Illegal motion (5 yards) - Only players in the backfield are permitted to move. They must either travel parallel to the line of scrimmage or be placed before the play. When the ball is snapped, they cannot be traveling toward the line of scrimmage. Too many guys on the move (5 yards): Two players cannot move at the same time. They can cross paths and then break away from each other, but only one of them can advance more than 5 yards downfield first.
The primary purpose of illegal motion is to provide a different look to the defense. If the offense uses it correctly, they can confuse the opposing coach as to what play is coming next. For this reason, most offenses only use illegal motion at the beginning of the game to get the defense off guard.
Most schools rule that if a player with illegal motion is touched by another player, even if that touch is behind the original moving player, he or she will lose further advantage of illegal movement. For example, if a receiver runs an illegal route and is hit by a defensive back, he or she would not be able to use further illegal movement benefits of that play.
However, some coaches believe that if a player with illegal motion is touched by another player, even if that touch is behind the original moving player, he or she should be allowed to continue with the benefit of the illegal movement.
When the ball is snapped, no player may be advancing toward the line of scrimmage. All other players must remain in their spots at all times. If an eligible receiver on the line goes to a different position on the line (other than forward), he must reset before the snap. It is an unlawful motion if he does not reset. For example, if a back moves laterally across the line after the snap, that is a violation.
The exception to this rule is when a team wants to get a free rusher into the game. The coordinator might signal something like "Break right," "Blitz left," or simply "Hot!" When they do this, any player, even one who isn't normally a linebacker or defensive end, can leave their spot and rush the quarterback.
Players can also cross the line during a handoff or on a sweep play if they are flowing to the outside. These are called "wide" crosses because they go beyond just the usual linemen. A back can cross the line too, even if it's illegal for him to do so. This allows the coach to have more flexibility with his offensive scheme and use different combinations of players on each play.
Finally, a player can cross the line even if it's not legal for him to do so. For example, a player might cross the line to help block a defender off from the passer. Or he might cross the line to grab a receiver and pull him downfield.
Receivers in leagues that allow forward motion can start the play racing down the field, perhaps allowing them to go past defenders. Only players in the backfield and not on the line of scrimmage may be in motion at the time of the snap in all forms of football.
In American football, forward motion is when a player who is not in the backfield and is therefore considered to be a receiver starts running toward the end zone or another player who is not in the backfield and is therefore also considered to be a receiver begins running after the ball is snapped. The term is used because it appears as though the players are moving forward even though they may actually be going sideways or backwards.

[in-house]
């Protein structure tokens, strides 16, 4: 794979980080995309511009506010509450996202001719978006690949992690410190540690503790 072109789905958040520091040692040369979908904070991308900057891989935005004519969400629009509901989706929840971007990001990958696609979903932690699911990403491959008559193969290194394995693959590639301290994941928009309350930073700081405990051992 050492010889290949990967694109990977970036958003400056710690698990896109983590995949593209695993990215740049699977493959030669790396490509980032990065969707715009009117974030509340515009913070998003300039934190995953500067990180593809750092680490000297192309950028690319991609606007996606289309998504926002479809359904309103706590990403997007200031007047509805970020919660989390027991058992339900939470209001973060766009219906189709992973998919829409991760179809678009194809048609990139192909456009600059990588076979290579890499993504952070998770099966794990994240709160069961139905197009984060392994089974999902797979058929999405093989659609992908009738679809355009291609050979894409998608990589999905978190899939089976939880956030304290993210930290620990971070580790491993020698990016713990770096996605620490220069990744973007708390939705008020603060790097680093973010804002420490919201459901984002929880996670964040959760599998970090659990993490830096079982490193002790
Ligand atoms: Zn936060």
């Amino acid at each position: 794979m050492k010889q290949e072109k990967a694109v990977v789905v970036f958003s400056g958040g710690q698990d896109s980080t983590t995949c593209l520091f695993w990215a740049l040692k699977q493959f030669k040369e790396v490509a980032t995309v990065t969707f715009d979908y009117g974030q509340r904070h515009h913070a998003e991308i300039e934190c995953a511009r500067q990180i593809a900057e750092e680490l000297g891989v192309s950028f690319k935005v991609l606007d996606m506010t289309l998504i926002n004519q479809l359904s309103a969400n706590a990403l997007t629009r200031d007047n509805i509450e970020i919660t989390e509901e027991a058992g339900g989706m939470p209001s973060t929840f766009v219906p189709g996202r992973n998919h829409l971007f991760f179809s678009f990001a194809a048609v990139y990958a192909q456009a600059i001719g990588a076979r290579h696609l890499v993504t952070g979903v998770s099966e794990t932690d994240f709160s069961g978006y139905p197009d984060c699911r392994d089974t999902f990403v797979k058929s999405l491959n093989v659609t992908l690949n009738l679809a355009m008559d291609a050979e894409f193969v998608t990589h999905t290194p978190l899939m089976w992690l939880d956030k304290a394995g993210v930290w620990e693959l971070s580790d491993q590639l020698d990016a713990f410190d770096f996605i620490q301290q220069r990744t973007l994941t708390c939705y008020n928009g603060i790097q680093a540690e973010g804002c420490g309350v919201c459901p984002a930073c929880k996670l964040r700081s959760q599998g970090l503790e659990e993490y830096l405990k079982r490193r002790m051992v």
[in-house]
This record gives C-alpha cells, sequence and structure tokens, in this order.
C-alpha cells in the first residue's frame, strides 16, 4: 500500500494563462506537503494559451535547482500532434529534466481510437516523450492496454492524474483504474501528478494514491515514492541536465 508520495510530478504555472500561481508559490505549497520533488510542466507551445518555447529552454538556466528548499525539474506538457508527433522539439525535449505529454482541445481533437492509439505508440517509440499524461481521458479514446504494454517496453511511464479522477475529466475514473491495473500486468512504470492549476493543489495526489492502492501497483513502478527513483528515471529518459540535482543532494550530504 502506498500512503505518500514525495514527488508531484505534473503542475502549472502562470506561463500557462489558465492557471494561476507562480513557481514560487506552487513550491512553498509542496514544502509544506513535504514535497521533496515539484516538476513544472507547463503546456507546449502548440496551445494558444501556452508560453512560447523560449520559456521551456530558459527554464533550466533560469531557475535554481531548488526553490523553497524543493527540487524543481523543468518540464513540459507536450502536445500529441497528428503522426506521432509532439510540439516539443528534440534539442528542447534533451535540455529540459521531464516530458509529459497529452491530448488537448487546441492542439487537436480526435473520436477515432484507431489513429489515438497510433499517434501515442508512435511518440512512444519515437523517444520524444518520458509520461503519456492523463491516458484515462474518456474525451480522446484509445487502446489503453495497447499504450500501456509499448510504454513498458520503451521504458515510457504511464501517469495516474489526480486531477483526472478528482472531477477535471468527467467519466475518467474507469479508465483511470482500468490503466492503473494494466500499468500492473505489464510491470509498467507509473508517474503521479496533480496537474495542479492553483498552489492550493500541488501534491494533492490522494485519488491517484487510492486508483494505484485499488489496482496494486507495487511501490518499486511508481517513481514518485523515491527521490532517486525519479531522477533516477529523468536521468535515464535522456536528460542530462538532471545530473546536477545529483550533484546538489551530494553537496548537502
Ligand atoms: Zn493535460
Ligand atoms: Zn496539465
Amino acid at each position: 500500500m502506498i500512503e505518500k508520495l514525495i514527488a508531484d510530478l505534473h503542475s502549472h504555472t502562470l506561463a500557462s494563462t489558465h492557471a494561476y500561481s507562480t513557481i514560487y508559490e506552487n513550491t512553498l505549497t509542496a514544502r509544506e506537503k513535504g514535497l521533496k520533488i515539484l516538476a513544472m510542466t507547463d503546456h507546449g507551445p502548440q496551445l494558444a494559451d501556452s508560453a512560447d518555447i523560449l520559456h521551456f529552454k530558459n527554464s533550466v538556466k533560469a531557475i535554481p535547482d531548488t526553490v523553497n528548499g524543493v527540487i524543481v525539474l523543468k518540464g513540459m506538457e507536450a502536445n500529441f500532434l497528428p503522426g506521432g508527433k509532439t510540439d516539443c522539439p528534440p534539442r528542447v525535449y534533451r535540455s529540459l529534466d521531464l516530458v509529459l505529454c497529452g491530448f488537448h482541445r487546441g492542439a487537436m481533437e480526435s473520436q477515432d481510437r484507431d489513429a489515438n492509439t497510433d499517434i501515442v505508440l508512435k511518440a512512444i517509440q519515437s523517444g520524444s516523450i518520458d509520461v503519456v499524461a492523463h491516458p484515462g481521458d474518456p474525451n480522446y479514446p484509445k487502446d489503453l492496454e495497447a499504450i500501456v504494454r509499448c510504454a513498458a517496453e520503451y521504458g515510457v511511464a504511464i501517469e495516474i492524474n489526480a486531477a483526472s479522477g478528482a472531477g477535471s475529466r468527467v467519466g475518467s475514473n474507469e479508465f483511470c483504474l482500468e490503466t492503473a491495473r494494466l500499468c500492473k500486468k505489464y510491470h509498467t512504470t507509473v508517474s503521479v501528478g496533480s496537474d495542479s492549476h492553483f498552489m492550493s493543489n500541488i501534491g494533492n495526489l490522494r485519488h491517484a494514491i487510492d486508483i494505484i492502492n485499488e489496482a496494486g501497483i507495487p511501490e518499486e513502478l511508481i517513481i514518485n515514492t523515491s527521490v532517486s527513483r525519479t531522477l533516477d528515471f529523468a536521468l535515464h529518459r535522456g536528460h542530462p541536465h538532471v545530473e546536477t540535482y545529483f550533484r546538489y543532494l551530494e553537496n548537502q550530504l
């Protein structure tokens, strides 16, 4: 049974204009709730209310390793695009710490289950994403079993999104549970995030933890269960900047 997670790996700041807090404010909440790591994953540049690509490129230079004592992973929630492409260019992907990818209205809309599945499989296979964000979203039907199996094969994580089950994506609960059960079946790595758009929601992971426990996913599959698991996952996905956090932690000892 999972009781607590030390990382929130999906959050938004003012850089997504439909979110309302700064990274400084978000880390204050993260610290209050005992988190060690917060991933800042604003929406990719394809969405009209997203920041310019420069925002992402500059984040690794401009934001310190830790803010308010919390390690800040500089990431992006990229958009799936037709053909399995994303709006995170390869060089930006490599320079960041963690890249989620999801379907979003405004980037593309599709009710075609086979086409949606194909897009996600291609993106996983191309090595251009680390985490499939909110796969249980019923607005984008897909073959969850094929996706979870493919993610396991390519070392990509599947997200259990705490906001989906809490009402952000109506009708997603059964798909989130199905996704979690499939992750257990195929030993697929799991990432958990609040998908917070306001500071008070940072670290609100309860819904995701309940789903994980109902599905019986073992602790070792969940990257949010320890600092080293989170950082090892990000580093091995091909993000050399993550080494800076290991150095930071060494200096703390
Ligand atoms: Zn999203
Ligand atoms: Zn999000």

In Australian rules football, forward movement is when a player has moved at least five metres from their original position before the ball is kicked. This could be either forwards or backwards, depending on where the player was positioned prior to the kick.
In rugby league, forward movement is when a player has moved more than ten yards from their previous position without returning to midfield. A player can also be awarded a penalty if they enter the opposition's half of the field when offside.
In rugby union, players are allowed to move up to seven yards horizontally and vertically without being declared out of bounds.
It's not illegal! There is no regulation requiring you to place the ball between your legs. You can't hold onto the ball and run forward instead of snapping it; you can't imitate a snap and not snap it; and you can't hold onto the ball and run forward instead of snapping it. This rule exists only because old photographs sometimes show players with the ball between their legs. There are two ways to legally snap the ball: a lateral swing, where you swing the arm across your body and snap the ball toward the opposite side of the field; or a forward swing, where you swing the arm straight back and snap the ball forward.
The ball must be held in the hands until the moment of the snap. Once it's in the hands of the holder, they are free to do whatever they want with it. Most often, that means throwing it forward into the end zone. However, if they take too long to release it, another player may be allowed to take over by simply catching it out of their hands.
There are times when it may appear that a player has snapped the ball between their legs, but this is not legal. For example, if a quarterback were to slide and roll away from the play while keeping control of the ball, he would be considered to still have the ball in his hand at the point of contact.